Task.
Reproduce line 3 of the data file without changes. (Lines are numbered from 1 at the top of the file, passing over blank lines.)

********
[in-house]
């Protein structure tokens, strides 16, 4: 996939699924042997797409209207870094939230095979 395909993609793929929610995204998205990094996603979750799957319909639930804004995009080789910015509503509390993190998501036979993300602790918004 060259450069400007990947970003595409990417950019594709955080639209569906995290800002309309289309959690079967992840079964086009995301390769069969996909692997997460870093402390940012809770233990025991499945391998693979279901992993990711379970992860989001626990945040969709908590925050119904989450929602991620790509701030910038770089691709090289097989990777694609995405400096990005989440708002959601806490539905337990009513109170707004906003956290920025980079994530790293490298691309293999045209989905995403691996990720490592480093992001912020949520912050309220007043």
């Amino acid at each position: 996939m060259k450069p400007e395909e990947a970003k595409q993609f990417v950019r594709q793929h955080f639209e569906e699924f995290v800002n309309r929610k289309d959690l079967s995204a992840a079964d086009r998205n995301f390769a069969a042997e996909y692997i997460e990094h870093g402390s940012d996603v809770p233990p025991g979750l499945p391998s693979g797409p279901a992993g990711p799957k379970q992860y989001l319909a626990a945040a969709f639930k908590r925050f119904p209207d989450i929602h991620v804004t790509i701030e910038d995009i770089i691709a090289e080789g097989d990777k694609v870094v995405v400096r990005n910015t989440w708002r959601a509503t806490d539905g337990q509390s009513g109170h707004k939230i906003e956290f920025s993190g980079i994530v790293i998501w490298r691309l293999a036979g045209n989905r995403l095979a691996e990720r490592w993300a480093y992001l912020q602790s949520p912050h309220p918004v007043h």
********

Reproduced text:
């Amino acid at each position: 996939m060259k450069p400007e395909e990947a970003k595409q993609f990417v950019r594709q793929h955080f639209e569906e699924f995290v800002n309309r929610k289309d959690l079967s995204a992840a079964d086009r998205n995301f390769a069969a042997e996909y692997i997460e990094h870093g402390s940012d996603v809770p233990p025991g979750l499945p391998s693979g797409p279901a992993g990711p799957k379970q992860y989001l319909a626990a945040a969709f639930k908590r925050f119904p209207d989450i929602h991620v804004t790509i701030e910038d995009i770089i691709a090289e080789g097989d990777k694609v870094v995405v400096r990005n910015t989440w708002r959601a509503t806490d539905g337990q509390s009513g109170h707004k939230i906003e956290f920025s993190g980079i994530v790293i998501w490298r691309l293999a036979g045209n989905r995403l095979a691996e990720r490592w993300a480093y992001l912020q602790s949520p912050h309220p918004v007043h």